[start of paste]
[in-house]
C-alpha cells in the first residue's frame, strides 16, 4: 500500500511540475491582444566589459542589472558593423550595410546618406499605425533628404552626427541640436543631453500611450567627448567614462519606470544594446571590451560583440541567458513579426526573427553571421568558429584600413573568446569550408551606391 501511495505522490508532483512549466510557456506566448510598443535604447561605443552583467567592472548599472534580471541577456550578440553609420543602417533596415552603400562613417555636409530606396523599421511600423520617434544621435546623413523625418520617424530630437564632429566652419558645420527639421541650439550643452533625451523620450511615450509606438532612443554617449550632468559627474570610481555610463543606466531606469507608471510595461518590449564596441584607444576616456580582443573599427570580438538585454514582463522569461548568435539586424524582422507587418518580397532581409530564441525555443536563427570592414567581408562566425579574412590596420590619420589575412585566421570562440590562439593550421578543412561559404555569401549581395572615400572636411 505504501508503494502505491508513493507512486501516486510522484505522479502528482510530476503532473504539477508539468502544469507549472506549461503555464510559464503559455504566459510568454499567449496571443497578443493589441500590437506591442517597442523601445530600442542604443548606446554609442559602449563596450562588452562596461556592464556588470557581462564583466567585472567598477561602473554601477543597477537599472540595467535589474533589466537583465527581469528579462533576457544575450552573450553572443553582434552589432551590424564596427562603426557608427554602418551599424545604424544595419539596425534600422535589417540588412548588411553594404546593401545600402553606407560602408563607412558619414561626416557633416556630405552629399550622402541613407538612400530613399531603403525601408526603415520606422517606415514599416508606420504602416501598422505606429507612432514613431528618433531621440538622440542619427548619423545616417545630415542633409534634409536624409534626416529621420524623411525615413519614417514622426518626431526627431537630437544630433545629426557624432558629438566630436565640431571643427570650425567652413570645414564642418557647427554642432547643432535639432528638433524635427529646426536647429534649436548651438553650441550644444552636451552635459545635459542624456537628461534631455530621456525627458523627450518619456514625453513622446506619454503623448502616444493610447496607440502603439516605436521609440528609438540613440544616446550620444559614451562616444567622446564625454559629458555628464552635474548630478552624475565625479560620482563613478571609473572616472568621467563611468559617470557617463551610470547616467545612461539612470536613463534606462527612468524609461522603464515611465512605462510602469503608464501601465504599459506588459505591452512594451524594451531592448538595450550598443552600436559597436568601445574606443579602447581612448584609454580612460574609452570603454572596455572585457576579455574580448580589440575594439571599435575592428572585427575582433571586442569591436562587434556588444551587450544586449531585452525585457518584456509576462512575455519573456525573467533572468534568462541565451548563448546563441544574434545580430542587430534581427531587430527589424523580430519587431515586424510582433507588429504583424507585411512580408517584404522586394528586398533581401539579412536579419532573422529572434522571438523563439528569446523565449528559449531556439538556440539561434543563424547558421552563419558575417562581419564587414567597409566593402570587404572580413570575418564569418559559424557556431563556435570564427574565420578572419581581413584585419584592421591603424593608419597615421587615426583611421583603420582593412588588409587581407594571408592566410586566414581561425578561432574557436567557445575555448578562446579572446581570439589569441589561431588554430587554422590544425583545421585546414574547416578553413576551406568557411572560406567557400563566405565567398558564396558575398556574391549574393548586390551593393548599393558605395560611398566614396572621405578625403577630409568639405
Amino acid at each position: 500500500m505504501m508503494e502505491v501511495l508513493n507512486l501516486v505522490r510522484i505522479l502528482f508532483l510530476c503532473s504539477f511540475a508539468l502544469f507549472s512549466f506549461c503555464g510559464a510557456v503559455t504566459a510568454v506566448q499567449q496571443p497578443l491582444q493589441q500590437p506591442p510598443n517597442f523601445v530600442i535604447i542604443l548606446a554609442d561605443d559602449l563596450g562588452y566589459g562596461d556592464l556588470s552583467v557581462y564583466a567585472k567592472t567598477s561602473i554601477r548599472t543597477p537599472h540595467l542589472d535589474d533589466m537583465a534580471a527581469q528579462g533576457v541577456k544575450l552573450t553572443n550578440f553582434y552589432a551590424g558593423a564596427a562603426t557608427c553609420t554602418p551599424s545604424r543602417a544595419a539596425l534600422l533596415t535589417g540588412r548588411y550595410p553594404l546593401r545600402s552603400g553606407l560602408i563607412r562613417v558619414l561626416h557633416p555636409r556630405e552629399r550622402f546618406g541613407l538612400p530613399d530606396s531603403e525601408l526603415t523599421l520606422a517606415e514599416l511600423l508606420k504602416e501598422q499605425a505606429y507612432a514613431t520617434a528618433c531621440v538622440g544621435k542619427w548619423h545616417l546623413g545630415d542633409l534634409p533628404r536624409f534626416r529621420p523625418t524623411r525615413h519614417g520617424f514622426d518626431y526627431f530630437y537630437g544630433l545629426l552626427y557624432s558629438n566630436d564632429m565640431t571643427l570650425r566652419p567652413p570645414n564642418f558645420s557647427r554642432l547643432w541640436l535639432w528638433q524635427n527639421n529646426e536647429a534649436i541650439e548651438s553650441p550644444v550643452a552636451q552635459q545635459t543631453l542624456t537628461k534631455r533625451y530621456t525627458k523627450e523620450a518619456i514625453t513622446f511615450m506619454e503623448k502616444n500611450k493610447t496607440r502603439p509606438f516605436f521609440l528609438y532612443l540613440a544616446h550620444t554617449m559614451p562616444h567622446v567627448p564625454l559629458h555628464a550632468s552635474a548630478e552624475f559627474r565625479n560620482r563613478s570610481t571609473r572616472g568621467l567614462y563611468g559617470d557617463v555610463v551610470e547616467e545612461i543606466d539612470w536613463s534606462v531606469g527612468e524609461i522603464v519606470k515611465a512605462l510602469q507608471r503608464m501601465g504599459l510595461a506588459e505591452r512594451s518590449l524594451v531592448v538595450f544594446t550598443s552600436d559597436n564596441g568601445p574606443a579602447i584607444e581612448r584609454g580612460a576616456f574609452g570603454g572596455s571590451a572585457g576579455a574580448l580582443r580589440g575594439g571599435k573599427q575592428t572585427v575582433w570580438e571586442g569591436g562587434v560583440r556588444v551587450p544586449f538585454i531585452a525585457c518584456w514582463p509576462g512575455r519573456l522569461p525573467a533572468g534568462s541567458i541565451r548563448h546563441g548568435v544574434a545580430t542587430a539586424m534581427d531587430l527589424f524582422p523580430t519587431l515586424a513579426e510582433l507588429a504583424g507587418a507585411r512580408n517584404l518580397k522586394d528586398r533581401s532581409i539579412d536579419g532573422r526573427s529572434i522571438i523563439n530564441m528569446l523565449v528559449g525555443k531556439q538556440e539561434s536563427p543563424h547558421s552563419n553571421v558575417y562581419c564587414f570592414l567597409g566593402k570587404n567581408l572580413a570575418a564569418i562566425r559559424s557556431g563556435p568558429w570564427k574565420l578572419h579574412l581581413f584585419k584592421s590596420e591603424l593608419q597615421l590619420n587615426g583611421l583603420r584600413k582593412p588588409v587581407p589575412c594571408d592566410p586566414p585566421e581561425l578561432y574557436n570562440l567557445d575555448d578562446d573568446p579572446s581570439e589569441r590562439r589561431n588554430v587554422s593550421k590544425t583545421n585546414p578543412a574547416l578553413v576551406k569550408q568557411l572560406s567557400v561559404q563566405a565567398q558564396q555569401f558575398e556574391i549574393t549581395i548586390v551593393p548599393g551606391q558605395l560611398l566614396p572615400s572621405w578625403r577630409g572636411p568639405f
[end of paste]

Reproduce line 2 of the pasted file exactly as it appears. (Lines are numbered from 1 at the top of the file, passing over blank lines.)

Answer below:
C-alpha cells in the first residue's frame, strides 16, 4: 500500500511540475491582444566589459542589472558593423550595410546618406499605425533628404552626427541640436543631453500611450567627448567614462519606470544594446571590451560583440541567458513579426526573427553571421568558429584600413573568446569550408551606391 501511495505522490508532483512549466510557456506566448510598443535604447561605443552583467567592472548599472534580471541577456550578440553609420543602417533596415552603400562613417555636409530606396523599421511600423520617434544621435546623413523625418520617424530630437564632429566652419558645420527639421541650439550643452533625451523620450511615450509606438532612443554617449550632468559627474570610481555610463543606466531606469507608471510595461518590449564596441584607444576616456580582443573599427570580438538585454514582463522569461548568435539586424524582422507587418518580397532581409530564441525555443536563427570592414567581408562566425579574412590596420590619420589575412585566421570562440590562439593550421578543412561559404555569401549581395572615400572636411 505504501508503494502505491508513493507512486501516486510522484505522479502528482510530476503532473504539477508539468502544469507549472506549461503555464510559464503559455504566459510568454499567449496571443497578443493589441500590437506591442517597442523601445530600442542604443548606446554609442559602449563596450562588452562596461556592464556588470557581462564583466567585472567598477561602473554601477543597477537599472540595467535589474533589466537583465527581469528579462533576457544575450552573450553572443553582434552589432551590424564596427562603426557608427554602418551599424545604424544595419539596425534600422535589417540588412548588411553594404546593401545600402553606407560602408563607412558619414561626416557633416556630405552629399550622402541613407538612400530613399531603403525601408526603415520606422517606415514599416508606420504602416501598422505606429507612432514613431528618433531621440538622440542619427548619423545616417545630415542633409534634409536624409534626416529621420524623411525615413519614417514622426518626431526627431537630437544630433545629426557624432558629438566630436565640431571643427570650425567652413570645414564642418557647427554642432547643432535639432528638433524635427529646426536647429534649436548651438553650441550644444552636451552635459545635459542624456537628461534631455530621456525627458523627450518619456514625453513622446506619454503623448502616444493610447496607440502603439516605436521609440528609438540613440544616446550620444559614451562616444567622446564625454559629458555628464552635474548630478552624475565625479560620482563613478571609473572616472568621467563611468559617470557617463551610470547616467545612461539612470536613463534606462527612468524609461522603464515611465512605462510602469503608464501601465504599459506588459505591452512594451524594451531592448538595450550598443552600436559597436568601445574606443579602447581612448584609454580612460574609452570603454572596455572585457576579455574580448580589440575594439571599435575592428572585427575582433571586442569591436562587434556588444551587450544586449531585452525585457518584456509576462512575455519573456525573467533572468534568462541565451548563448546563441544574434545580430542587430534581427531587430527589424523580430519587431515586424510582433507588429504583424507585411512580408517584404522586394528586398533581401539579412536579419532573422529572434522571438523563439528569446523565449528559449531556439538556440539561434543563424547558421552563419558575417562581419564587414567597409566593402570587404572580413570575418564569418559559424557556431563556435570564427574565420578572419581581413584585419584592421591603424593608419597615421587615426583611421583603420582593412588588409587581407594571408592566410586566414581561425578561432574557436567557445575555448578562446579572446581570439589569441589561431588554430587554422590544425583545421585546414574547416578553413576551406568557411572560406567557400563566405565567398558564396558575398556574391549574393548586390551593393548599393558605395560611398566614396572621405578625403577630409568639405